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Newsletter From PEN Ukraine

For more than a week, Ukraine has been defending itself, displacing Russian demotivated soldiers in certain locations. Russian propagandists stated that Kyiv would be captured in a matter of days, but this did not happen. Ukraine withstands the attack, but Russia shifts tactics and begins terrorizing the civilian population. Unfortunately this has also affected us. Writer Oleksandr Mykhed, who is a member of PEN Ukraine, lost his home due to Russian bombing.

After an unsuccessful attack on Ukraine, the Russian army started brutally shelling civil infrastructure: residential blocks, schools, kindergartens, public transport, and civilian cars. On 1 March Russia has bombed Babyn Yar, site of a Memorial to Jews executed by Nazis during the Second World War. On 4 March Russian occupants shelled Zaporizhzhya Nuclear Power Plant, the largest nuclear power plant in Europe. Russians hold Сhernobyl power plant staff hostage for the tenth day. Despite that NATO still refuses to implement a no-fly zone around the country which has given Russia a green light to continue bombarding peaceful towns and villages. 
Thousands of people in Ukraine, including children, pregnant women and the elderly, are currently on the brink of extinction without access to medicine, food, or drinking water. In occupied cities Russian invading forces broadcasting Russian propaganda.
By 4 March the Russian army had already killed at least 331 civilians, including 19 children. Most civilian casualties were caused by the use of explosive weapons with a wide impact area, including shelling from heavy artillery and multi-launch rocket systems, and missile and air strikes. That is why we need to double our efforts in advocating a NATO no-fly zone over Ukraine.

Please support us in establishing a military no-fly zone over Ukraine:

  1. Join the campaign on social media and tag the head of your government using hashtag #ProtectUАSky;
  2. You as well can join peace protest in your city or organise your own;
  3. Write a letter to your PM and head of the government.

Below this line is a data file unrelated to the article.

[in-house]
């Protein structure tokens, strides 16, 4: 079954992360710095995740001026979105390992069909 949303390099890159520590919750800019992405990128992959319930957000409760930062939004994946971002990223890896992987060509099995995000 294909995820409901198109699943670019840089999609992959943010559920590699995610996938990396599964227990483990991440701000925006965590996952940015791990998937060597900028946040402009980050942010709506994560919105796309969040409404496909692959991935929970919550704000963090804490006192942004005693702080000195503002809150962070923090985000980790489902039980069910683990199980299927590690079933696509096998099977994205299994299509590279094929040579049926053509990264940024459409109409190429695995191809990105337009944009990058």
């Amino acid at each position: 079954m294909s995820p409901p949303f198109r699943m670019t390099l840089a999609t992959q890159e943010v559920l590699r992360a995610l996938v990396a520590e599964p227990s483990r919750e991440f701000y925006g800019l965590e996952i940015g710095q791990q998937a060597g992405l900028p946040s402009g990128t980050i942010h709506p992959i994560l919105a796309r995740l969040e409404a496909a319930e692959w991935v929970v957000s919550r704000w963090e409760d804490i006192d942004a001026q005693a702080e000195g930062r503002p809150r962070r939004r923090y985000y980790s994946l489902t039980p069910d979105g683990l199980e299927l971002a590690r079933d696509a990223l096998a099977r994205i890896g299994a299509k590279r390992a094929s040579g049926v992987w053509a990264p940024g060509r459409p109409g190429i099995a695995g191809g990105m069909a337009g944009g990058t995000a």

We call to boycott the Russian state now, until it completely withdraws from Ukraine and is held responsible for its war crimes:
  • Suspend Russian participation in international cultural events such as festivals, biennials, exhibitions, art and literature fairs, including the Russian pavilion at the Venice Biennale;
  • Boycott events organised by Russian institutions as well as international foundations that are directly and indirectly linked to or funded by Putin’s regime and Russian capital;
  • Cancel any cooperation with Russian artists, no matter how great or famous, as long as they openly support Putin’s regime, silence its crimes, or do not publicly and directly oppose it;
  • Remove representatives affiliated with the Russian state or Russian capital from supervisory and advisory boards of your organisations;
  • Refuse any donations, funding or sponsorship from Russian organisations, their proxies and affiliates based in other countries.
Help Ukraine by stopping any cooperation with Russia and communicate your decision publicly to encourage your peers to follow your example. Use the hashtags #BoycottRussia, #StandWithUkraine, #StopRussia.
We continue a series of conversations #DialoguesOnWar, where Ukrainian and foreign intellectuals talk about the experience of the war and share their own observations:
What do you know about Ukrainians? For the last ten years, Ukraine has been published on the covers of world newspapers with the headlines “Revolution of Dignity” and “War”. These events proved that freedom is the key value of the Ukrainian people. Why do Ukrainians continue to fight for their values, despite the aggression of one of the largest countries in the world? We have compiled a list of fiction and non-fiction books that will help you better understand Ukrainian history and mentality. All books are available in English.


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